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King Ernest rides with Lester Butler on 1997’s ‘Black Bag Blues’

Posted in lester butler, related music with tags , , , , , , , , , , on October 2, 2021 by J.J.

Of all of Lester Butler’s guest spots in the ’90s, his work on soul singer King Ernest’s 1997 “King of Hearts” (Evidence ECD 26084-2) stands out. Usually, Butler was just adding harp to someone else’s tune, but for California’s “King Ernest” Baker, he contributed an original song, “Black Bag Blues,” notable for being, to our knowledge, the only Butler-credited song not appearing on an official Lester Butler solo or band release.

And unlike some of the more unusual or experimental music he added harp to, “Black Bag Blues” is a straight-up, hardcore shuffle: No frills, no tricks, just soulful vocals, a stompin’ rhythm section and boastful lyrics that just fit the bill.

Over a mean Texas-styled guitar, Ernest lays it out in the first verse, coming out blowing hard:

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The Red Devils take over MTV Europe in 1993

Posted in red devils with tags , , , , , , , , on September 18, 2021 by J.J.

In its 1993 year-end music video countdown, MTV celebrated classic clips from Aerosmith, Janet Jackson, Naughty By Nature, Spin Doctors and Dr. Dre (no relation).

Where would The Red Devils have ranked?

Though the band did not make any kind of official music video, that we know of, they were invited to the MTV Europe “Most Wanted” programme, hosted by Ray Cokes. In the comments, Frank Verstappe says Cokes confirmed the performance at Stonebridge Park Warehouse, London, on April 11, 1993. This would have been just days from The Red Devils’ jam with Mick Jagger in London (and note Lester Butler’s chipped front tooth, as seen on the Pinkpop video).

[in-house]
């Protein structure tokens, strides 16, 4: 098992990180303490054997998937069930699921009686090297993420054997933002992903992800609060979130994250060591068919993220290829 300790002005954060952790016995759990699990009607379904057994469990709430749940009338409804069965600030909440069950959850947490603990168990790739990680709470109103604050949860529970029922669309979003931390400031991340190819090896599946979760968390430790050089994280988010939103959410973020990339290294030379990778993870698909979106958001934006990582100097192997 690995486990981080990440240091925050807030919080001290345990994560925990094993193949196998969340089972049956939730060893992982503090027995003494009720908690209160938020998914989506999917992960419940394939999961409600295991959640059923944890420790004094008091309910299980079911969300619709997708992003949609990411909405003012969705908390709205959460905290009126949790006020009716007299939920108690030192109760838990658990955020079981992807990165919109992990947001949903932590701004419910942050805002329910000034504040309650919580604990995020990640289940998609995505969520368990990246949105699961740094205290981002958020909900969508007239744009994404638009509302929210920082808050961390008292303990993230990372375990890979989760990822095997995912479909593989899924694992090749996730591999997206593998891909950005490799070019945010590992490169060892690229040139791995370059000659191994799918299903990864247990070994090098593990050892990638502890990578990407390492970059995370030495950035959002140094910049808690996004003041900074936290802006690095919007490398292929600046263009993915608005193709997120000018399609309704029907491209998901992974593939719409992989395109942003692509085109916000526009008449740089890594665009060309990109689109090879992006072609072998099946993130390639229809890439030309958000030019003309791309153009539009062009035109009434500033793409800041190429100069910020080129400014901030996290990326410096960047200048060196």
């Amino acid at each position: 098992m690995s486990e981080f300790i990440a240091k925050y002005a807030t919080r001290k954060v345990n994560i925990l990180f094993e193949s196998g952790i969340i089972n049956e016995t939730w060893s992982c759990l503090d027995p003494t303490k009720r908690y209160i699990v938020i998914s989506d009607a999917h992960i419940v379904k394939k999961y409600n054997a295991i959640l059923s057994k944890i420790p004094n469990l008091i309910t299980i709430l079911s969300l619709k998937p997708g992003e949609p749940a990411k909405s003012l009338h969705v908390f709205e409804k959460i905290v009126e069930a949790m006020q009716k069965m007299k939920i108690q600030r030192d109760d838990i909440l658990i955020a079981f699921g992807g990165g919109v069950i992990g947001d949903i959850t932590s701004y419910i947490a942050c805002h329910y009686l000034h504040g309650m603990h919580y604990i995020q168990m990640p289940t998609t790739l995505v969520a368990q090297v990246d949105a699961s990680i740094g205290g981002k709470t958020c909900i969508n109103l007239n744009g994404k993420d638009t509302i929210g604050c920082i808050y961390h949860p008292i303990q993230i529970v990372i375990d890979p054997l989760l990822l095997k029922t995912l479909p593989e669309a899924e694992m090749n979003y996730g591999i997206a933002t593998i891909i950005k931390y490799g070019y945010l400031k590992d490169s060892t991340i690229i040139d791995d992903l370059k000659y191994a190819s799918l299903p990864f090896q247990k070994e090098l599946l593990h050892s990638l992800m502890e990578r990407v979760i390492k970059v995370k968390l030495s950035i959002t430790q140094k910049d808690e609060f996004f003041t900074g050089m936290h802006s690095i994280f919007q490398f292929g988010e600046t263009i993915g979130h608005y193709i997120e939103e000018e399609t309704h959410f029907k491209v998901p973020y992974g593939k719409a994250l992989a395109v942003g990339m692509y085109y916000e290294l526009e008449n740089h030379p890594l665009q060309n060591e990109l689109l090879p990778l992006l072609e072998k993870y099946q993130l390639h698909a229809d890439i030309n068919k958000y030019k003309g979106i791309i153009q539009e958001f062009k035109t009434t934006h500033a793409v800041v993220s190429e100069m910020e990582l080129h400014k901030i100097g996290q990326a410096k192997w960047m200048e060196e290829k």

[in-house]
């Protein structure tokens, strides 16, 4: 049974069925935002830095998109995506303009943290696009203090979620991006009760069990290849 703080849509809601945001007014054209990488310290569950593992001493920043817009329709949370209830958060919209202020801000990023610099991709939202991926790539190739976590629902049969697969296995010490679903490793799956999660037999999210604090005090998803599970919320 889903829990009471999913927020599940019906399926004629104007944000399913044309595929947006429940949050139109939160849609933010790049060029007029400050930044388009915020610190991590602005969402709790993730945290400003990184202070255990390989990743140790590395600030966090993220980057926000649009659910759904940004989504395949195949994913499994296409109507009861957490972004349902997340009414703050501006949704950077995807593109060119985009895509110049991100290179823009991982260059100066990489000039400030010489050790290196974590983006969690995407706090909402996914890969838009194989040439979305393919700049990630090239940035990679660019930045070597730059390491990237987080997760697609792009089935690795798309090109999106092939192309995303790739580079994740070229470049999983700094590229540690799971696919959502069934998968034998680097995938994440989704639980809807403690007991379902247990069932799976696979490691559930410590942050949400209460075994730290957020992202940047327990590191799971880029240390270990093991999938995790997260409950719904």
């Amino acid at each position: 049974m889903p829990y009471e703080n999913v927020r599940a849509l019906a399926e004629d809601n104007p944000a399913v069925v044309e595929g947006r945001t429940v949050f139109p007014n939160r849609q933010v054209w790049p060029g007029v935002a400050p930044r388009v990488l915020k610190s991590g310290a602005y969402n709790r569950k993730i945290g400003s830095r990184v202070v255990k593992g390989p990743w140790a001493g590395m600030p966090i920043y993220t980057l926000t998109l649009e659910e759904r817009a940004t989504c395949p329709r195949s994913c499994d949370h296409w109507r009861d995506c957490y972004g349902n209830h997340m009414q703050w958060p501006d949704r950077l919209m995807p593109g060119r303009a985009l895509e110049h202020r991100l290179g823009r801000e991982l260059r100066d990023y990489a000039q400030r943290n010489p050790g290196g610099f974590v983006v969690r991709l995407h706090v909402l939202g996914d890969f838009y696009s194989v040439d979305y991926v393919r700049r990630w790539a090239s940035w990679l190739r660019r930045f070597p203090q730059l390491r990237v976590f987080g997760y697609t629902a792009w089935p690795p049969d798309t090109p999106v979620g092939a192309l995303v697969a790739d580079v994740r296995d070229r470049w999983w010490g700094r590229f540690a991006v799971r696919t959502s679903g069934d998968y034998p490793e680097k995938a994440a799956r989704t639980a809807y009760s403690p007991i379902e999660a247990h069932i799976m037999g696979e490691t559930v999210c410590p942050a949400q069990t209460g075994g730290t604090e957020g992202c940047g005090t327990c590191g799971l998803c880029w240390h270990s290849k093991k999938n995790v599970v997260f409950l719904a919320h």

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Red Devils show ’em in Missouri in 1992

Posted in red devils with tags , , , , , , on September 11, 2021 by J.J.

The Red Devils played several shows in Missouri in 1992, including two at The Regency Showcase in Springfield, Mo.

Their first date was Aug. 22, 1992, according to an “Early Warning” brief in the Aug. 13, 1992, Springfield News-Leader.

The band’s next show at the Regency would be just a month and a half later, according to the Oct. 8, 1992, News-Leader (“Red Devils unabashed about ‘raw’ blues”). This time they would get the local newspaper interview treatment (Lester Butler drew the short straw) for this Oct. 8 date on their club tour.

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Belinda + Buster: When Bill Bateman and Go-Go’s singer were ‘first couple of Hollywood’

Posted in bill bateman with tags , , , , , , , , , , on September 4, 2021 by J.J.

For a hot minute, the fertile LA punk-roots scene of the early 1980s intersected with the Teen Beat set.

That’s when Belinda Carlisle of The Go-Go’s met Bill Bateman of The Blasters.

Of course, The Go-Go’s weren’t born as MTV stars. The group started innocently enough as a punk band (on a scene boasting The Germs, Fear and, of course, X) before their hit pop songs, catapulting them off the bar-stage/friend’s-couch circuit and into, well … induction into the Rock and Roll Hall of Fame later in 2021.

The early tales of The Go-Go’s (and many others) are recounted in John Doe’s books “Under the Big Black Sun” and “More Fun in the New World.” But Belinda herself dedicated a hunk of her 2011 autobiography, “Lips Unsealed,” to her relationship with the “cute” Blasters drummer:

Soon after I settled in, I began a two-year relationship with the Blasters’ drummer, Bill Bateman — aka Buster. We’d crossed paths at clubs and parties, but it wasn’t until Pleasant set up a situation one night at the Troubadour that Buster and I were able to talk more intimately and get to know each other. He had on a striped shift and wore a bandana around his neck. I thought he looked cute, and I liked him even more as we talked.